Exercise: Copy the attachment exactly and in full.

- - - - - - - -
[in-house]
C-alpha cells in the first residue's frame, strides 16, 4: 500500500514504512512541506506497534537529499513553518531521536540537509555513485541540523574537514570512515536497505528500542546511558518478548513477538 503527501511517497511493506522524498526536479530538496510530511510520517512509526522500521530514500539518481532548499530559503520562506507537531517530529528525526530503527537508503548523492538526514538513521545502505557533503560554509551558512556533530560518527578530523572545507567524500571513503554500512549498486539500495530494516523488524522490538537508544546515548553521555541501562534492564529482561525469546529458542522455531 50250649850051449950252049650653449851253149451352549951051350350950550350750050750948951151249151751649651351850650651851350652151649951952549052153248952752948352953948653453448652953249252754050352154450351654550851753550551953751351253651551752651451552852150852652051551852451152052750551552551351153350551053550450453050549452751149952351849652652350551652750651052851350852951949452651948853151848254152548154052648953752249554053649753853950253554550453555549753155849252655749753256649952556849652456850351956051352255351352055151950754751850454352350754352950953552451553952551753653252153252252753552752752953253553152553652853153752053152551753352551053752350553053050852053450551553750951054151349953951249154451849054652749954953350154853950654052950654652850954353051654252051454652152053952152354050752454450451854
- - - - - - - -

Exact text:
[in-house]
C-alpha cells in the first residue's frame, strides 16, 4: 500500500514504512512541506506497534537529499513553518531521536540537509555513485541540523574537514570512515536497505528500542546511558518478548513477538 503527501511517497511493506522524498526536479530538496510530511510520517512509526522500521530514500539518481532548499530559503520562506507537531517530529528525526530503527537508503548523492538526514538513521545502505557533503560554509551558512556533530560518527578530523572545507567524500571513503554500512549498486539500495530494516523488524522490538537508544546515548553521555541501562534492564529482561525469546529458542522455531 50250649850051449950252049650653449851253149451352549951051350350950550350750050750948951151249151751649651351850650651851350652151649951952549052153248952752948352953948653453448652953249252754050352154450351654550851753550551953751351253651551752651451552852150852652051551852451152052750551552551351153350551053550450453050549452751149952351849652652350551652750651052851350852951949452651948853151848254152548154052648953752249554053649753853950253554550453555549753155849252655749753256649952556849652456850351956051352255351352055151950754751850454352350754352950953552451553952551753653252153252252753552752752953253553152553652853153752053152551753352551053752350553053050852053450551553750951054151349953951249154451849054652749954953350154853950654052950654652850954353051654252051454652152053952152354050752454450451854